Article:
Garðabær literally means “garden town” and is an important part of the greater capital area with its own collection of diverse landscapes, stretching impressively from the beautiful Heiðmörk Nature Reserve to the pleasant Álftanes peninsula.
The town has a rich historic background, which can be explored in great detail at the Hofsstaðir Archaeological Park, where remains of the second largest farm from the settlement age are on exhibition. The site, located at Kirkjulundur, dates back to the end of the 9th century and bears testament to the ambition and drive possessed by the country’s first inhabitants. While visiting you can use your imagination to transport yourself back in time, or alternatively, you can get the official story via their rather modern touch-screen display. Free admission and open 24 hours a day.
There’s a long history of art and design in Iceland. Some of the creative results have been preserved in the Museum of Design & Applied Art at Garðatorg – the town centre. The Museum’s objective is to collect, study and present Icelandic design and crafts dating from the beginning of the twentieth century to the present day. Today the collection is comprised of countless objects: furniture, items of design, pottery, and glassware, clothing and graphic design. New exhibitions open regularly and creative souvenirs can be purchased from Kraum –a design shop situated in the museum. Daily 12:00-17:00, closed Mondays. Garðatorg 1, Tel. (+354) 512 1525.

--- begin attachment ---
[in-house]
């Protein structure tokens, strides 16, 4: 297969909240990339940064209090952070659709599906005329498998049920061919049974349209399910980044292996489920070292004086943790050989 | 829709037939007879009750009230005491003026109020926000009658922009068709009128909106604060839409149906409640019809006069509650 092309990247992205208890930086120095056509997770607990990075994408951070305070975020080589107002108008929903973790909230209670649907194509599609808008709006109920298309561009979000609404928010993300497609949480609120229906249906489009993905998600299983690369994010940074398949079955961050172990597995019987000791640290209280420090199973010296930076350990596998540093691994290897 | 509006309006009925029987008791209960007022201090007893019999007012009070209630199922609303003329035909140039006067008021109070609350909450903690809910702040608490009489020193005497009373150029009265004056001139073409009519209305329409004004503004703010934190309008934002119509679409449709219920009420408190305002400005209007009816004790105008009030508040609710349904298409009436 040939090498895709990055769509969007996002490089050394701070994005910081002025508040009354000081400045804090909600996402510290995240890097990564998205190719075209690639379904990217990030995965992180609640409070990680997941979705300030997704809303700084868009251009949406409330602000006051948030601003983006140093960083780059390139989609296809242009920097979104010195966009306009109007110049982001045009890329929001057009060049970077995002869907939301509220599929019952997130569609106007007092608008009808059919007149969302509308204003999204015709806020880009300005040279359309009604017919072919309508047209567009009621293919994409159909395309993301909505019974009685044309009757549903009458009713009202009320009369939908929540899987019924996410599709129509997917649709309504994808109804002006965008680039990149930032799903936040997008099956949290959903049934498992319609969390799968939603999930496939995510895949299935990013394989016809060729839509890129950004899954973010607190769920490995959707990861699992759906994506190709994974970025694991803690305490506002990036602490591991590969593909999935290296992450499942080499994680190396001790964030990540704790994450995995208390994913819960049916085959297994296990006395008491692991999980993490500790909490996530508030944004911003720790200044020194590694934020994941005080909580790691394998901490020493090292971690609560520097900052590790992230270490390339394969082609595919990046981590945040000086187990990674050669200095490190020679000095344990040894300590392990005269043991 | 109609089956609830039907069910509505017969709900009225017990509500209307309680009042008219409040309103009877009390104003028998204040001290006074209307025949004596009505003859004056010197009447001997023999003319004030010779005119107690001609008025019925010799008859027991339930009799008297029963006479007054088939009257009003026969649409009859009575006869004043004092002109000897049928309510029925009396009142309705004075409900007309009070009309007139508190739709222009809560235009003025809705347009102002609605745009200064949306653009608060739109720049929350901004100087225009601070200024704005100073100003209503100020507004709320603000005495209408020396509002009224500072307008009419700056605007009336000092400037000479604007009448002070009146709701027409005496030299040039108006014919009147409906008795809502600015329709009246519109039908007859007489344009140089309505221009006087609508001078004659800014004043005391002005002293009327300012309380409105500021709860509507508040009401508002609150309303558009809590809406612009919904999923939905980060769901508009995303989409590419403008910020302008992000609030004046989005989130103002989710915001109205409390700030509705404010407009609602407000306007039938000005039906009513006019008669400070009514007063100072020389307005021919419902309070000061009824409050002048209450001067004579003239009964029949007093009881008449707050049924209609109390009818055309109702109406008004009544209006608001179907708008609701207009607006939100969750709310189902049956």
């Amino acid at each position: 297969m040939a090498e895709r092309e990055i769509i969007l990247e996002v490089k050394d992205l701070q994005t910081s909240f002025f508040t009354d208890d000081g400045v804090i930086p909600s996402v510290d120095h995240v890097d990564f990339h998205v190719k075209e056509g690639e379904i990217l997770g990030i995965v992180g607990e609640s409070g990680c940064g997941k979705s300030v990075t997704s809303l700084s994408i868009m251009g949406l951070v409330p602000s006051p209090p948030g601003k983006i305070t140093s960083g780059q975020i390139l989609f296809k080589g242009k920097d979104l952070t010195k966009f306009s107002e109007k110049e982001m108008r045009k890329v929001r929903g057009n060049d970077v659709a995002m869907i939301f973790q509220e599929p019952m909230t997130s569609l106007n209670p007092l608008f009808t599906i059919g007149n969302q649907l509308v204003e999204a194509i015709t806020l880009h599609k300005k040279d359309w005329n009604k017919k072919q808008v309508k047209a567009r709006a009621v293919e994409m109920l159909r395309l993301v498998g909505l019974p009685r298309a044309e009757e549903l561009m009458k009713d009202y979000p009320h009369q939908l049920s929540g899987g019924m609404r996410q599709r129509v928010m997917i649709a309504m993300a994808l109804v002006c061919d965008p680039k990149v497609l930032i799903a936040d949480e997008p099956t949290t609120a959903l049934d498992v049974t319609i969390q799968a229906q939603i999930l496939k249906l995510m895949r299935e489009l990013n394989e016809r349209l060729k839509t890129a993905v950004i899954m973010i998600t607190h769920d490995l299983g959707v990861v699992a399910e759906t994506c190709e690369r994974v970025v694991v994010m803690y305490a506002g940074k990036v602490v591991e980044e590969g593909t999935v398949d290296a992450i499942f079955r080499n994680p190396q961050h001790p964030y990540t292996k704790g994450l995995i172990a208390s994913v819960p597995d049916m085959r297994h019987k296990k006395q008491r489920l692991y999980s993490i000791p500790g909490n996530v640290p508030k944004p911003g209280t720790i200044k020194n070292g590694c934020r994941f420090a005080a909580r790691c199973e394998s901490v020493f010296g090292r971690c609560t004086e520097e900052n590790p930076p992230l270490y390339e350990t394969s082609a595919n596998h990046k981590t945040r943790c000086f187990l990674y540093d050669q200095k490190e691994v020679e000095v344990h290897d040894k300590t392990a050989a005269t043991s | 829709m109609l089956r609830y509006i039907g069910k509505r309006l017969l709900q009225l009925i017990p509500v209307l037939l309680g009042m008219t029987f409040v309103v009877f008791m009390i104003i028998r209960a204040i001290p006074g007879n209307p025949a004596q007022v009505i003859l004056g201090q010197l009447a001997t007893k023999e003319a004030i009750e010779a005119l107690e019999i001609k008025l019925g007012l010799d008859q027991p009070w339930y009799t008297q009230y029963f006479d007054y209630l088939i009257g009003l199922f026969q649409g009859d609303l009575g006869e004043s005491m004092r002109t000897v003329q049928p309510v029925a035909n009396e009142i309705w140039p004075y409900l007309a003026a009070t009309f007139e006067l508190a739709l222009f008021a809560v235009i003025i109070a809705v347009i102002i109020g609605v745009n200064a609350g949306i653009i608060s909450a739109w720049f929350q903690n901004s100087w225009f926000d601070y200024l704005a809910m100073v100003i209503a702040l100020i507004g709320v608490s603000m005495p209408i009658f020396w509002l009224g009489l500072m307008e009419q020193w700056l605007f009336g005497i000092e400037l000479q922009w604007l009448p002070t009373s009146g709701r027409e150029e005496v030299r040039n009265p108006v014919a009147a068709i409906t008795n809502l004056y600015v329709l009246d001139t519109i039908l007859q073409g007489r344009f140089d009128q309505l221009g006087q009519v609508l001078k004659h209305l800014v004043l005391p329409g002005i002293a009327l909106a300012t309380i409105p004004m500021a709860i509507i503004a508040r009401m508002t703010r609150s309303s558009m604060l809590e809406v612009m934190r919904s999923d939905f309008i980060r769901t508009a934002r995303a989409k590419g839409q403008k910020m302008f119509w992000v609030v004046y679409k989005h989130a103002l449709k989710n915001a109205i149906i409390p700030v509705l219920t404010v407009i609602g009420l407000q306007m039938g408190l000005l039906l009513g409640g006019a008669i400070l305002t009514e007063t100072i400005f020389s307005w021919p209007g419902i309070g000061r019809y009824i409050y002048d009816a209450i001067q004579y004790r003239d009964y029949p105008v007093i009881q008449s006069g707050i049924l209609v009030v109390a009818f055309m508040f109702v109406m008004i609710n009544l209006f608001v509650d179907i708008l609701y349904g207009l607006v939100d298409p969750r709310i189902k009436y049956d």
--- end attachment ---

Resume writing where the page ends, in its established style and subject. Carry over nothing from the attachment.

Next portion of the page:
Situated on a low-lying peninsula just south of the city centre, Álftanes is a small community of about 2,500 people. Both visitors and residents are drawn to this magnificent pastoral setting by the sea and although there aren’t many businesses or commercial centres, there’s still plenty for people to see and do.
Apart from it being home to the official presidential residence Bessastaðir—an ancient farmstead housing the nation’s leaders for centuries, one of its major attractions is the new thermal pool, featuring the largest waterslide in the country and Iceland’s only wave pool. If you’re a fan of the outdoor life and love to stretch your legs, then Álftanes is also a walkers’ paradise with trails spanning 9km (5, 1/2 miles) around the unique shoreline.
Those who are fascinated by the more feathery residents of Reykjavík will also be pleased to discover that the shoreline is filled with clear ponds bustling with migratory birdlife! In case you forget your thermos, not to worry, coffee loving folks can still indulge their taste buds at the newly opened cafeteria, where you can also grab a tasty bite to eat!